Under what it describes as a policy of "selective consolidation," KOBE STEEL, LTD. signed a letter of intent to sell its half interest in LORAIN TUBULAR CO., LLC to partner USX CORP./U.S. STEEL. The joint venture, which operates two seamless steel pipe mills in Lorain, Ohio, was formed in August 1999 after 10-year-old USS/KOBE STEEL CO. sold its steel bar operations to REPUBLIC TECHNOLOGIES INTERNATIONAL, INC. (see Japan-U.S. Business Report No. 360, September 1999, p. 7). Both Kobe Steel and USX have a 15 percent share in this company. For the record, Kobe Steel said that it wanted to sell its stake in Lorain Tubular because that firm, the steelmaker's only involvement in the pipe business, had no synergies with its other operations. Industry insiders say, however, that questions about the profitability of the steel pipe manufacturer were the deciding factor.
U.S. production of aluminum substrates for computer drives' hard disks is another casualty of KOBE STEEL, LTD.'s "selective consolidation" strategy. Output of this product was due to end in January 2000 at KOBE PRECISION, INC. in Hayward, California. The plant, which the steelmaker acquired in 1988, can produce 7 million substrates a month, making it one of the world's largest suppliers. However, with hard drive manufacturers cramming ever-more capacity on disks, the substrate business has become increasingly difficult. The end of aluminum disk blanks will cost the jobs of roughly 350 of KPI's 450 employees. The remaining people are involved in KPI's silicon wafer reclamation operation. Kobe Precision diversified into this business, which has thrived from the start, in 1996. It now ranks as the top U.S. provider of recycled wafers to the semiconductor industry.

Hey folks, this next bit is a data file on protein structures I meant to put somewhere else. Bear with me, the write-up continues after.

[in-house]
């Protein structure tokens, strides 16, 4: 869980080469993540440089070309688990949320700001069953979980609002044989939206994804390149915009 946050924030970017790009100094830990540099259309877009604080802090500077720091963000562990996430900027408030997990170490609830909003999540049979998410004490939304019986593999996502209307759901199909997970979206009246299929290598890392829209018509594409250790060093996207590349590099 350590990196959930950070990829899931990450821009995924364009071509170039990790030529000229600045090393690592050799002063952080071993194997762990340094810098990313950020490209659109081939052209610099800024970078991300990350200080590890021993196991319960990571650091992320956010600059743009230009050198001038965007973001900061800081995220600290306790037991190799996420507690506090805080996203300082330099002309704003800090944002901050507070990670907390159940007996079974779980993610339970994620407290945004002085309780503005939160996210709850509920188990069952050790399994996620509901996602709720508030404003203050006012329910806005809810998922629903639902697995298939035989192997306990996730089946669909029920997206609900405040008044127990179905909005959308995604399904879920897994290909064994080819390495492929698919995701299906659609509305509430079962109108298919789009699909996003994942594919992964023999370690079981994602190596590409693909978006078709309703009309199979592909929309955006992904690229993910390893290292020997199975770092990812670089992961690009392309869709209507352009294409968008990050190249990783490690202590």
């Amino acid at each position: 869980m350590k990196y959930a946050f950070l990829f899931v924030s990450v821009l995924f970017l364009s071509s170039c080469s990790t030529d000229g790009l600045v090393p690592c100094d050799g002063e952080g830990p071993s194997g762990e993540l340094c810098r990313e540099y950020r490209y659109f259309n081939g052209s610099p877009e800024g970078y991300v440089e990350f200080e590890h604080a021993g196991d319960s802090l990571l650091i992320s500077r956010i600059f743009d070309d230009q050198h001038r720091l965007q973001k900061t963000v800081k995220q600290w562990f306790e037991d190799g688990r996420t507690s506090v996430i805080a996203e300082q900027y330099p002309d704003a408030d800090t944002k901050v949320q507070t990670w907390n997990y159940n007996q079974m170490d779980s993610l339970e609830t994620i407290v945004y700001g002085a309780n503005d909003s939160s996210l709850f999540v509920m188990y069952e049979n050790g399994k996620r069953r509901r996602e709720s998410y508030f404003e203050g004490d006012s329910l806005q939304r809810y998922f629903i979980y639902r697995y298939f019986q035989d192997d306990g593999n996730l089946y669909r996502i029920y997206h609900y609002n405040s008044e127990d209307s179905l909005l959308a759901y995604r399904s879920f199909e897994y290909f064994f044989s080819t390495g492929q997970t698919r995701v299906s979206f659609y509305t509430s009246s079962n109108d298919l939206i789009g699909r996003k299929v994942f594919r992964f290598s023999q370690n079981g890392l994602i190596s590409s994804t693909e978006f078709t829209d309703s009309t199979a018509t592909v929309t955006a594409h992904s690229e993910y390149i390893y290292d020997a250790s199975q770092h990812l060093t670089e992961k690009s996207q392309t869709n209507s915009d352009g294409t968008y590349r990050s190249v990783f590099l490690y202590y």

A somewhat defensive KOBE STEEL, LTD. is quick to point out that, these two developments notwithstanding, it is committed to production in the United States. One case in point is PRO-TEC COATING CO., a Leipsic, Ohio hot-dip galvanizing steel sheet joint venture with USX CORP./U.S. STEEL that started up a second galvanizing line in 1998. Another is the expansion planned at KOBELCO METAL POWDER OF AMERICA, INC. This Seymour, Indiana company, which began production in 1989, manufactures pure carbon and low-alloy steel powders used in powder metallurgy and powder forging applications, primarily by the automotive industry. Kobelco Metal Powder currently is operating at capacity, or 4,400 tons a month. A $3 million investment will give the company the ability to produce slightly more than 5,000 tons of steel powders a month. The extra capacity is expected to come onstream in the fall. NISSHO IWAI CORP. and SHINSHO CORP. are minority investors in Kobelco Metal Powder.
CADIC CORP., the developer of a novel process for producing ultrathin-wall stainless steel castings, formed CADIC TECHNOLOGIES INTERNATIONAL, INC. with AMSI, INC. of Dublin, Ohio to market its Cadic Convert Process investment casting technology to the North American foundry industry. The Kawasaki, Kanagawa prefecture company's technology is capable of making stainless steel castings with wall sizes as skinny as 1.8 millimeters. Cadic thinks that one of the main applications for the Cadic Convert Process will be lightweight car and truck exhaust manifolds because the high-temperature requirements of these parts limit the use of gray or ductile iron castings. GENERAL MOTORS CORP. reportedly plans to use Cadic-technology exhaust manifolds on some of its 2001-model- year products.
An exchange rate of ¥103=$1.00 was used in this report. aaa